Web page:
Things are changing in the Christian homeschooling world. Vision Forum has fallen and ATI is shaken. People are talking, really talking, and the narratives are shifting.
Some are still resisting this conversation. They claim that Doug Phillips’ fall had nothing to do with his patriarchal ideology. With both Phillips and Gothard, they argue, the problem was with the leader, not the belief system. These claims are dispiriting, because in some sense these leaders are interchangeable. Old ones will fall, new ones will rise, and if the ideology remains the same nothing will change.
But other leaders are being more honest. They, Michael Farris and Chris Jeub among them, are connecting the dots and calling out a problem deeper than an individual leader. In this facebook comment, Farris responds to a homeschool graduate’s reiteration of her story (I’ve marked the relevant bit):
When I read these things, I am reminded of evangelical attempts to soften toxic ideas so that they become more palatable, and that concerns me. For example, I heard evangelical leaders at the megachurch I grew up attending walk the idea of male headship back to spiritual leadership and breaking the tie when husband and wife cannot come to an agreement. While I appreciate that there are evangelicals who have moved away from an emphasis on total wifely obedience and submission, the idea of male headship itself is a problem, and softening it doesn’t change that. Is the walked-back view better? Yes, but it’s still a problem.
I wonder how far Christian homeschooling will change over all of this, and whether that change will be deep or surface-level. All Doug Phillips did was take ideas already out there—the idea of the Joshua Generation, the emphasis on male headship and wifely submission, the idea that girls should be encouraged to be homemakers and discouraged from having careers—and deepen each, using direct language, until his words and dictates became an embarrassment.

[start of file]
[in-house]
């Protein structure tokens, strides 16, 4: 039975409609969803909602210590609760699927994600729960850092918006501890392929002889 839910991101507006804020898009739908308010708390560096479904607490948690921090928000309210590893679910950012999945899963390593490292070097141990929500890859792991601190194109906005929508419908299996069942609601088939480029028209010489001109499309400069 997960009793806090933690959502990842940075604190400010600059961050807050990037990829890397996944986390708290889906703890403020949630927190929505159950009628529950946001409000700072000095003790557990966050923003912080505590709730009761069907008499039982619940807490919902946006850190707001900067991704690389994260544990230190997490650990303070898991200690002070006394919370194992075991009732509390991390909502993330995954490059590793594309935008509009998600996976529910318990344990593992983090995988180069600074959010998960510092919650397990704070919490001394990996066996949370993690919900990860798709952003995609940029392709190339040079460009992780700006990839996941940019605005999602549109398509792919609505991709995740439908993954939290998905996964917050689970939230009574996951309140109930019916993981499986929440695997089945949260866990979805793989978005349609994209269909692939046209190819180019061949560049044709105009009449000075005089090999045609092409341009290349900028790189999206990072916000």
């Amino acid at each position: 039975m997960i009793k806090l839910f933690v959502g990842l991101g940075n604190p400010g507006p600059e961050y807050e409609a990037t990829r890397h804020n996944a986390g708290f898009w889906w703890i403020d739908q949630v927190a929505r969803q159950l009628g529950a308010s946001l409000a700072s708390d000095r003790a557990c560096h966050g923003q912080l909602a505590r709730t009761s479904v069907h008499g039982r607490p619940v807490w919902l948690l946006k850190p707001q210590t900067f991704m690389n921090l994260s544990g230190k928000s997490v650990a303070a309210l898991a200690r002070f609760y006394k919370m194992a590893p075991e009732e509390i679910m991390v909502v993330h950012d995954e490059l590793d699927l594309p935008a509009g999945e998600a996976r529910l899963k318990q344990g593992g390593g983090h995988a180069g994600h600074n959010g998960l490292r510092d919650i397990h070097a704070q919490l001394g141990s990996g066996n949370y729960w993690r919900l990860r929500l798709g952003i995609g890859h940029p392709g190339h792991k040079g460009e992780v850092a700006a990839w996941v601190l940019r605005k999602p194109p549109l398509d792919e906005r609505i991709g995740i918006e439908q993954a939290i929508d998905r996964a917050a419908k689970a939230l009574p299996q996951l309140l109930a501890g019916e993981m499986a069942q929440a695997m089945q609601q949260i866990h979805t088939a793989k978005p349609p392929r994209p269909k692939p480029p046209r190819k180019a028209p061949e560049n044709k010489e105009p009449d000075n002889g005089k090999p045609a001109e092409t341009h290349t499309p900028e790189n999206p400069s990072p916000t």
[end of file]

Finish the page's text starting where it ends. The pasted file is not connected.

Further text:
If Christian homeschool leaders see Phillips’ direct language and strident emphasis as the problem and fail to realize that it is at the core the underlying ideas that they themselves have long held that is the problem, change will be shallow indeed. The word “patriarchy” is not the problem. The ideas that underly that word are the problem.
If the Christian homeschool leaders who are speaking out today reject the word “patriarchy” but hold onto the idea that a wife must submit to her husband, what have we actually gained? What is actually different?
In September of 2013, Michael Farris, founder of the Home School Legal Defense Association (HSLDA) spoke to state convention coordinators and other national homeschooling leaders, at the annual leadership conference they sponsor. He warned against the dangers of the excesses of extreme child discipline and a low view of women that has taken hold in some corners of the homeschooling community. He warned that unless homeschooling leaders actively speak against abusive and unGodly approaches to child discipline and unBiblical views of Patriarchal authority (that demean and devalue women), we risk losing our very legal freedom to homeschool.